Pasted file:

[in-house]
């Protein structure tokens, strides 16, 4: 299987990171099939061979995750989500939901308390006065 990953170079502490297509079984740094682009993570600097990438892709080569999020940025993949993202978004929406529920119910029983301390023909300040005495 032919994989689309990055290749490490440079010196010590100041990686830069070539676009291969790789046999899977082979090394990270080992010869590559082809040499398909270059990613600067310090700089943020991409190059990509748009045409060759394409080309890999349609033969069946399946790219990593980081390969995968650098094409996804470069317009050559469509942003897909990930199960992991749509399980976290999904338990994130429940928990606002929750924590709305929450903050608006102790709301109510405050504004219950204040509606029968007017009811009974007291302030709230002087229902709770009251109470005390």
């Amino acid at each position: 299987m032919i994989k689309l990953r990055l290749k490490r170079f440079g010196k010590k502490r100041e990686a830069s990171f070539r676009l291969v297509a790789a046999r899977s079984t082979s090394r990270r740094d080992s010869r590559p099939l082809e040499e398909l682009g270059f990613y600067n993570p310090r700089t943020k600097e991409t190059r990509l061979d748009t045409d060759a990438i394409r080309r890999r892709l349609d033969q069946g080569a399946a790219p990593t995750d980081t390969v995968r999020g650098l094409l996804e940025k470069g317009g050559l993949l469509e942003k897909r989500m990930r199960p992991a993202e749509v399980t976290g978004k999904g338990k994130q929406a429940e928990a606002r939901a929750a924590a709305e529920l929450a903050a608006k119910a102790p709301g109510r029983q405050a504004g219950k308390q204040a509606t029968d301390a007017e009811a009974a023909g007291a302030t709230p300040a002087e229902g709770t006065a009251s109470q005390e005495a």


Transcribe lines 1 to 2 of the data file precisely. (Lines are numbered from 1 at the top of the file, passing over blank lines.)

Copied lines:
[in-house]
């Protein structure tokens, strides 16, 4: 299987990171099939061979995750989500939901308390006065 990953170079502490297509079984740094682009993570600097990438892709080569999020940025993949993202978004929406529920119910029983301390023909300040005495 032919994989689309990055290749490490440079010196010590100041990686830069070539676009291969790789046999899977082979090394990270080992010869590559082809040499398909270059990613600067310090700089943020991409190059990509748009045409060759394409080309890999349609033969069946399946790219990593980081390969995968650098094409996804470069317009050559469509942003897909990930199960992991749509399980976290999904338990994130429940928990606002929750924590709305929450903050608006102790709301109510405050504004219950204040509606029968007017009811009974007291302030709230002087229902709770009251109470005390």